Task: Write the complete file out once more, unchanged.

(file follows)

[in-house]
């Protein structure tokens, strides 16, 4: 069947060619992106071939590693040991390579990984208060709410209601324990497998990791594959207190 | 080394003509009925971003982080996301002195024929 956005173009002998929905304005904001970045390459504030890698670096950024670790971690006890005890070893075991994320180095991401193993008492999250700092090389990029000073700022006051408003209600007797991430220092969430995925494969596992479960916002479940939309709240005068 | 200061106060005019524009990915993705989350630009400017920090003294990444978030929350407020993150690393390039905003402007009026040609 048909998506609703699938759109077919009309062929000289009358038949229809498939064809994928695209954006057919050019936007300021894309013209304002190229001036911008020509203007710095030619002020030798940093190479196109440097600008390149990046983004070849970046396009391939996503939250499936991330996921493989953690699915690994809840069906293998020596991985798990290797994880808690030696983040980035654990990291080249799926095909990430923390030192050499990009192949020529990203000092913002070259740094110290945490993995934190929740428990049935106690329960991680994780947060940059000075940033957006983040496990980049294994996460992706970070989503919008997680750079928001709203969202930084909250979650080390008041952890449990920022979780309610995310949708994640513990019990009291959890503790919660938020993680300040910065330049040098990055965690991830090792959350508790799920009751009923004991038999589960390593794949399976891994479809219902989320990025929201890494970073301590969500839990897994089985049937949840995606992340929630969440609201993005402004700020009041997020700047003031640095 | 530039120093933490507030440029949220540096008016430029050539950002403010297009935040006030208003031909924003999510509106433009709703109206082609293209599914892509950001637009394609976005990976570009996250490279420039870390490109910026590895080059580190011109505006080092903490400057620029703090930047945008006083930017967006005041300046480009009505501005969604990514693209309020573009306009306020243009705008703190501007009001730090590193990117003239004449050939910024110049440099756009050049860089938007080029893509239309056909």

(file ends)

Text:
[in-house]
């Protein structure tokens, strides 16, 4: 069947060619992106071939590693040991390579990984208060709410209601324990497998990791594959207190 | 080394003509009925971003982080996301002195024929 956005173009002998929905304005904001970045390459504030890698670096950024670790971690006890005890070893075991994320180095991401193993008492999250700092090389990029000073700022006051408003209600007797991430220092969430995925494969596992479960916002479940939309709240005068 | 200061106060005019524009990915993705989350630009400017920090003294990444978030929350407020993150690393390039905003402007009026040609 048909998506609703699938759109077919009309062929000289009358038949229809498939064809994928695209954006057919050019936007300021894309013209304002190229001036911008020509203007710095030619002020030798940093190479196109440097600008390149990046983004070849970046396009391939996503939250499936991330996921493989953690699915690994809840069906293998020596991985798990290797994880808690030696983040980035654990990291080249799926095909990430923390030192050499990009192949020529990203000092913002070259740094110290945490993995934190929740428990049935106690329960991680994780947060940059000075940033957006983040496990980049294994996460992706970070989503919008997680750079928001709203969202930084909250979650080390008041952890449990920022979780309610995310949708994640513990019990009291959890503790919660938020993680300040910065330049040098990055965690991830090792959350508790799920009751009923004991038999589960390593794949399976891994479809219902989320990025929201890494970073301590969500839990897994089985049937949840995606992340929630969440609201993005402004700020009041997020700047003031640095 | 530039120093933490507030440029949220540096008016430029050539950002403010297009935040006030208003031909924003999510509106433009709703109206082609293209599914892509950001637009394609976005990976570009996250490279420039870390490109910026590895080059580190011109505006080092903490400057620029703090930047945008006083930017967006005041300046480009009505501005969604990514693209309020573009306009306020243009705008703190501007009001730090590193990117003239004449050939910024110049440099756009050049860089938007080029893509239309056909």